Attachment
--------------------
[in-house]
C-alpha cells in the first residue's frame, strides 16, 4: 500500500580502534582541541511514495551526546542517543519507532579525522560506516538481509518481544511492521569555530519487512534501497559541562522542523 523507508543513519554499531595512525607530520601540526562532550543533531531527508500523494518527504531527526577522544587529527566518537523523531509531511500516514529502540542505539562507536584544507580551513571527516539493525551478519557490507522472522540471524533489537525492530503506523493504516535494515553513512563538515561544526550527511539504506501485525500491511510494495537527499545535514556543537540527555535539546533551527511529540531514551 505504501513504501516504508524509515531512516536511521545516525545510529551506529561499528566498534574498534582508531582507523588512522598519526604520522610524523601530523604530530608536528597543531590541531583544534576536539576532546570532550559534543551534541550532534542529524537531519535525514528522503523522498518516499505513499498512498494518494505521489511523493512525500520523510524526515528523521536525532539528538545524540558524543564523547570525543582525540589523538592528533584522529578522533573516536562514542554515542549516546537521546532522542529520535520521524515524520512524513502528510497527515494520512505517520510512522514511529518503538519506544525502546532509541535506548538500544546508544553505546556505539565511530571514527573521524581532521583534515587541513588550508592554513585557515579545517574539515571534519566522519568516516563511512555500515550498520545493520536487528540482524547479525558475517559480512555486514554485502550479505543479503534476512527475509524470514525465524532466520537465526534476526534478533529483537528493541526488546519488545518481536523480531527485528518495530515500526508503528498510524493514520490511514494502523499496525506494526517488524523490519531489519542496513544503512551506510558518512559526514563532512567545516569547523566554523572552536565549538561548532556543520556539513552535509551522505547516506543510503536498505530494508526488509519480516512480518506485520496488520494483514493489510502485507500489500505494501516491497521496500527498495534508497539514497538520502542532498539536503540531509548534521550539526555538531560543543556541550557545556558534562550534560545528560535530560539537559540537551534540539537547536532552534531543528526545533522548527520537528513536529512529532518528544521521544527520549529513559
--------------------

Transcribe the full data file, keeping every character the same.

[in-house]
C-alpha cells in the first residue's frame, strides 16, 4: 500500500580502534582541541511514495551526546542517543519507532579525522560506516538481509518481544511492521569555530519487512534501497559541562522542523 523507508543513519554499531595512525607530520601540526562532550543533531531527508500523494518527504531527526577522544587529527566518537523523531509531511500516514529502540542505539562507536584544507580551513571527516539493525551478519557490507522472522540471524533489537525492530503506523493504516535494515553513512563538515561544526550527511539504506501485525500491511510494495537527499545535514556543537540527555535539546533551527511529540531514551 505504501513504501516504508524509515531512516536511521545516525545510529551506529561499528566498534574498534582508531582507523588512522598519526604520522610524523601530523604530530608536528597543531590541531583544534576536539576532546570532550559534543551534541550532534542529524537531519535525514528522503523522498518516499505513499498512498494518494505521489511523493512525500520523510524526515528523521536525532539528538545524540558524543564523547570525543582525540589523538592528533584522529578522533573516536562514542554515542549516546537521546532522542529520535520521524515524520512524513502528510497527515494520512505517520510512522514511529518503538519506544525502546532509541535506548538500544546508544553505546556505539565511530571514527573521524581532521583534515587541513588550508592554513585557515579545517574539515571534519566522519568516516563511512555500515550498520545493520536487528540482524547479525558475517559480512555486514554485502550479505543479503534476512527475509524470514525465524532466520537465526534476526534478533529483537528493541526488546519488545518481536523480531527485528518495530515500526508503528498510524493514520490511514494502523499496525506494526517488524523490519531489519542496513544503512551506510558518512559526514563532512567545516569547523566554523572552536565549538561548532556543520556539513552535509551522505547516506543510503536498505530494508526488509519480516512480518506485520496488520494483514493489510502485507500489500505494501516491497521496500527498495534508497539514497538520502542532498539536503540531509548534521550539526555538531560543543556541550557545556558534562550534560545528560535530560539537559540537551534540539537547536532552534531543528526545533522548527520537528513536529512529532518528544521521544527520549529513559